MORGANTOWN — Among the things West Virginia’s offense lacked last season — and there were a lot — was something it really had but didn’t understand what to do with — Mario Alford.
The offense, as coach Dana Holgorsen has devised it, relies heavily on small, quicker, “scatback” type receiver who can get into one-on-one situations with defenders who cannot cover him.
See Tavon Austin highlight tapes from the two previous years.
They envisioned Alford as that type of receiver … hide him the slot, move him around, get the ball into his hands quickly and let his ability take over.
As it turned out, they might as well have put big ol’ Quinton Spain there and it would have been as good, for Alford wasn’t ready to play the slot.
See, he did have all those skills you need — speed, elusiveness, hands — but he didn’t know how to use them. In high school in Georgia he had been a quarterback and at Georgia Military College they were handing him the ball most of the time, not passing it to him.
So, when he came to WVU, he was lost.
“Last year, I was new to the program. It was my first year in a D-I program, my first year playing on the big stage,” Alford said. “They put a lot of pressure on me and wanted me to started right then and know it. It just takes time after time after to get it.”
And the game is different here, for there are players on the other side of the ball who are as fast and athletic as you are, so you have to have some smarts and experience to make things work.
“My first few games, when I was at slot receiver, I was kind of lost. I wasn’t contributing to the team. Toward the end of the season it was a whole different story,” Alford recalled. “I came in thinking I was going to get straight into a slot receiver, but it had a lot to that job. As time went on, I had to study a lot of things. I had to study film. I had to study the playbook. I learned the slot receiver job, but it didn’t work out for me.”
The result was the coaches taking Alford and moving him from the slot to an outside receiver’s spot.
“It’s much easier outside,” he said. “Basically, you run vertical routes. Outside I could beat people with my speed.”
And Alford had to be fast when he was growing up, see, because he was one of 14 children born to Wardell and Mildred Alford.
Not just one of 14, but the youngest.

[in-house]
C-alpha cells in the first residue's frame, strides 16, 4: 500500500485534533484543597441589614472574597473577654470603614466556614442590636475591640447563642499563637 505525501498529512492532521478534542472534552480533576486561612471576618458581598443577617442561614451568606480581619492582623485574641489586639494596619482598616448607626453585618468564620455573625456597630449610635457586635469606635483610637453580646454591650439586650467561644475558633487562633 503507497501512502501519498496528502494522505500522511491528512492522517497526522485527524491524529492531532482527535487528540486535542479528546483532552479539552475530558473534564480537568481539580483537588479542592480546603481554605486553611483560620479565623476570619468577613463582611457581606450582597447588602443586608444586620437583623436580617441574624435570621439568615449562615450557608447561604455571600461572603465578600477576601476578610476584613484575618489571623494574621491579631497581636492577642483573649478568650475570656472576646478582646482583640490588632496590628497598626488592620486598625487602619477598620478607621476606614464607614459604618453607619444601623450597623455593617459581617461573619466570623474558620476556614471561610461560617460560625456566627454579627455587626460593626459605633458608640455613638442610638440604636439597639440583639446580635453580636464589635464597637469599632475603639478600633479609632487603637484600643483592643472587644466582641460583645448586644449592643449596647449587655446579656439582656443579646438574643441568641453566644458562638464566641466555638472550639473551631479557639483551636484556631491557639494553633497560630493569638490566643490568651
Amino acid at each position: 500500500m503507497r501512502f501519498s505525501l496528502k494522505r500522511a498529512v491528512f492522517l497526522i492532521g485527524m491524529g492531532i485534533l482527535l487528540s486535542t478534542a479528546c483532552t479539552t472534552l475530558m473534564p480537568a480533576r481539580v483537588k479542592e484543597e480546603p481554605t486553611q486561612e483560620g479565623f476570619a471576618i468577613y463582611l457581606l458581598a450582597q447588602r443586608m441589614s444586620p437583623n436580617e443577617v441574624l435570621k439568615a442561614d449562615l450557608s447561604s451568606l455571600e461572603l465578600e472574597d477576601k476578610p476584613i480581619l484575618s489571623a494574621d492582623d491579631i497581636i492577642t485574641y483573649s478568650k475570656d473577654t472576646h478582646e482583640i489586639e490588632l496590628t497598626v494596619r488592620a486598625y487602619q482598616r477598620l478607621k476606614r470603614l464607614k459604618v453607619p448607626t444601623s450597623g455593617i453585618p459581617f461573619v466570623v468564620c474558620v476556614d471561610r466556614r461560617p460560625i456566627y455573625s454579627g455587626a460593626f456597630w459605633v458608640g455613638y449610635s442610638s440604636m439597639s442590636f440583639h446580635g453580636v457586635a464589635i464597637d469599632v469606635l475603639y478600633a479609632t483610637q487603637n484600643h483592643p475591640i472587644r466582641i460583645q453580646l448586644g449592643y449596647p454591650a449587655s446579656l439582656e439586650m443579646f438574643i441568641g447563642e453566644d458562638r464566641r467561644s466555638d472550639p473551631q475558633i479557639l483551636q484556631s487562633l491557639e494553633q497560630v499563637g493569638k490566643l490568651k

“I was the last one, so they treat me like the king because they know that I’m here and doing big things for myself. All of them want me to be great,” Alford said.
The Alford family consisted of seven brothers and seven sisters in Greenville, Ga., although one of the sisters died from a bout with pneumonia right after Alford was born. His mom stayed at home with the family while his dad worked at Georgia Pacific.
And the four-bedroom home wasn’t overly crowded as Alford grew up in it, the family spread out over the years, his oldest brother being nearly 40. In fact, by the time he was a teenager, there were only three or four children left at home, the others having gone off to start their lives.
They did so with some pretty good training at home and a full stomach.
“Oh, man, my mom, she cooked big meals. Everyone eating, she was a great chef. She could cook anything,” Alford said.
Athletically Alford had a brother who became something of a hero to him.
“My one brother, Stacy, he had big-time offers, but he got caught up in stuff. He was pretty fast, but I’m the fastest of the group,” Alford said. “I’d go watch him all the time. He was a superstar and I looked up to him a lot.”
As it was only two of the Alfords went to college, and Mario is now trying to give them all the big bonanza of maybe a degree and an NFL career, something he showed flashes of being capable of attaining last season after he was moved outside from the slot.
Using speed that had him timed at 10.77 in the 100 in high school, Alford came on with a rush to finished with 27 catches for 557 yards, 20.4 yards per reception, and two touchdowns.
In the season finale against Iowa State, he put his stamp on himself as a player to watch this year by catching eight passes for 215 yards, the third best single-game performance in WVU history.
Follow Bob Hertzel on Twitter @bhertzel